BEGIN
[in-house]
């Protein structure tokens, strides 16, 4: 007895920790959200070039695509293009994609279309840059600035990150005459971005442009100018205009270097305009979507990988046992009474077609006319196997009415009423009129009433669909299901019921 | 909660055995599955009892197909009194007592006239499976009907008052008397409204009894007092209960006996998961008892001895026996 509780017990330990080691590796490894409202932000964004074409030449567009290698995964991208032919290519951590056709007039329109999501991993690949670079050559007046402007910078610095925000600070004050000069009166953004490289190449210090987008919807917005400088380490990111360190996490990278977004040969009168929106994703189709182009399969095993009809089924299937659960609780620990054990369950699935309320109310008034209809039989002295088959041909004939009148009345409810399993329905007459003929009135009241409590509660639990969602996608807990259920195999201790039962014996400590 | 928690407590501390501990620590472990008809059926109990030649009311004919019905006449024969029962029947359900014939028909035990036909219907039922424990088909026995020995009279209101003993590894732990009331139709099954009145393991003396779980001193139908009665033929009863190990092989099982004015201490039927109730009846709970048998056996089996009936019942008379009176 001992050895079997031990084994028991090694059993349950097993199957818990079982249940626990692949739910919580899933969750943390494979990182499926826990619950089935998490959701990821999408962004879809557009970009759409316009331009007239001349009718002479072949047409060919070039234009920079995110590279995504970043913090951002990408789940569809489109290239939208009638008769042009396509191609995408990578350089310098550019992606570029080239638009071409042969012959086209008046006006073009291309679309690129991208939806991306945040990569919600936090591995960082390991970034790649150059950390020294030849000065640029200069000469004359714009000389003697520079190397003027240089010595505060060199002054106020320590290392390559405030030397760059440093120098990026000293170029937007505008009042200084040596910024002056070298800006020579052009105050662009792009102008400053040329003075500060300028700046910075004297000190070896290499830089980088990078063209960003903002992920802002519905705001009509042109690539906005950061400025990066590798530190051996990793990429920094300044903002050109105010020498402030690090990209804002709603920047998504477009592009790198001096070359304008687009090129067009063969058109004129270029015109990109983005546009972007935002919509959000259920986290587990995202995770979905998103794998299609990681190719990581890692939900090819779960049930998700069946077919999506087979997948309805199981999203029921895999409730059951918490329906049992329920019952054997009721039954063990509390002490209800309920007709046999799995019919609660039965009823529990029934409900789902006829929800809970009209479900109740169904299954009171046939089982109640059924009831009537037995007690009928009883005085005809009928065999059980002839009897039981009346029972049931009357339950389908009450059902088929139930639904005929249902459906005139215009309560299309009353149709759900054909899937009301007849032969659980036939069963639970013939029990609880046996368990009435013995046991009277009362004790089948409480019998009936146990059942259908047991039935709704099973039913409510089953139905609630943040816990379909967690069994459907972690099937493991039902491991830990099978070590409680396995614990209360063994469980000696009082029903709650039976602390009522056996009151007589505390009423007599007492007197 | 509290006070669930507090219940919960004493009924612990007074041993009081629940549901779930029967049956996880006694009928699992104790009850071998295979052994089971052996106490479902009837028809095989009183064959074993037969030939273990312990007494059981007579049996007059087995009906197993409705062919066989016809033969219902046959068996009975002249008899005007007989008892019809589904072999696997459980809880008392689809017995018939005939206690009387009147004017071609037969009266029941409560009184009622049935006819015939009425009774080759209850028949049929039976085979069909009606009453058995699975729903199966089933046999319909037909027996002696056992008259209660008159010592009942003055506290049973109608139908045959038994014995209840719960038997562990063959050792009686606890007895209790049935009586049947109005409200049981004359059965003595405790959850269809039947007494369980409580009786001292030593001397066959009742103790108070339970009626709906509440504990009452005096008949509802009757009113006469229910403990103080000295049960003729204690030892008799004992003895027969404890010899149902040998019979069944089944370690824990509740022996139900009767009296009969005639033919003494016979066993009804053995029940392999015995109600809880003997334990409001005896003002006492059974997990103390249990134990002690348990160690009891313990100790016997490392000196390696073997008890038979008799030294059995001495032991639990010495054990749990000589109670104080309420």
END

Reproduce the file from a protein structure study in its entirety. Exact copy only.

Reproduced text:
[in-house]
């Protein structure tokens, strides 16, 4: 007895920790959200070039695509293009994609279309840059600035990150005459971005442009100018205009270097305009979507990988046992009474077609006319196997009415009423009129009433669909299901019921 | 909660055995599955009892197909009194007592006239499976009907008052008397409204009894007092209960006996998961008892001895026996 509780017990330990080691590796490894409202932000964004074409030449567009290698995964991208032919290519951590056709007039329109999501991993690949670079050559007046402007910078610095925000600070004050000069009166953004490289190449210090987008919807917005400088380490990111360190996490990278977004040969009168929106994703189709182009399969095993009809089924299937659960609780620990054990369950699935309320109310008034209809039989002295088959041909004939009148009345409810399993329905007459003929009135009241409590509660639990969602996608807990259920195999201790039962014996400590 | 928690407590501390501990620590472990008809059926109990030649009311004919019905006449024969029962029947359900014939028909035990036909219907039922424990088909026995020995009279209101003993590894732990009331139709099954009145393991003396779980001193139908009665033929009863190990092989099982004015201490039927109730009846709970048998056996089996009936019942008379009176 001992050895079997031990084994028991090694059993349950097993199957818990079982249940626990692949739910919580899933969750943390494979990182499926826990619950089935998490959701990821999408962004879809557009970009759409316009331009007239001349009718002479072949047409060919070039234009920079995110590279995504970043913090951002990408789940569809489109290239939208009638008769042009396509191609995408990578350089310098550019992606570029080239638009071409042969012959086209008046006006073009291309679309690129991208939806991306945040990569919600936090591995960082390991970034790649150059950390020294030849000065640029200069000469004359714009000389003697520079190397003027240089010595505060060199002054106020320590290392390559405030030397760059440093120098990026000293170029937007505008009042200084040596910024002056070298800006020579052009105050662009792009102008400053040329003075500060300028700046910075004297000190070896290499830089980088990078063209960003903002992920802002519905705001009509042109690539906005950061400025990066590798530190051996990793990429920094300044903002050109105010020498402030690090990209804002709603920047998504477009592009790198001096070359304008687009090129067009063969058109004129270029015109990109983005546009972007935002919509959000259920986290587990995202995770979905998103794998299609990681190719990581890692939900090819779960049930998700069946077919999506087979997948309805199981999203029921895999409730059951918490329906049992329920019952054997009721039954063990509390002490209800309920007709046999799995019919609660039965009823529990029934409900789902006829929800809970009209479900109740169904299954009171046939089982109640059924009831009537037995007690009928009883005085005809009928065999059980002839009897039981009346029972049931009357339950389908009450059902088929139930639904005929249902459906005139215009309560299309009353149709759900054909899937009301007849032969659980036939069963639970013939029990609880046996368990009435013995046991009277009362004790089948409480019998009936146990059942259908047991039935709704099973039913409510089953139905609630943040816990379909967690069994459907972690099937493991039902491991830990099978070590409680396995614990209360063994469980000696009082029903709650039976602390009522056996009151007589505390009423007599007492007197 | 509290006070669930507090219940919960004493009924612990007074041993009081629940549901779930029967049956996880006694009928699992104790009850071998295979052994089971052996106490479902009837028809095989009183064959074993037969030939273990312990007494059981007579049996007059087995009906197993409705062919066989016809033969219902046959068996009975002249008899005007007989008892019809589904072999696997459980809880008392689809017995018939005939206690009387009147004017071609037969009266029941409560009184009622049935006819015939009425009774080759209850028949049929039976085979069909009606009453058995699975729903199966089933046999319909037909027996002696056992008259209660008159010592009942003055506290049973109608139908045959038994014995209840719960038997562990063959050792009686606890007895209790049935009586049947109005409200049981004359059965003595405790959850269809039947007494369980409580009786001292030593001397066959009742103790108070339970009626709906509440504990009452005096008949509802009757009113006469229910403990103080000295049960003729204690030892008799004992003895027969404890010899149902040998019979069944089944370690824990509740022996139900009767009296009969005639033919003494016979066993009804053995029940392999015995109600809880003997334990409001005896003002006492059974997990103390249990134990002690348990160690009891313990100790016997490392000196390696073997008890038979008799030294059995001495032991639990010495054990749990000589109670104080309420």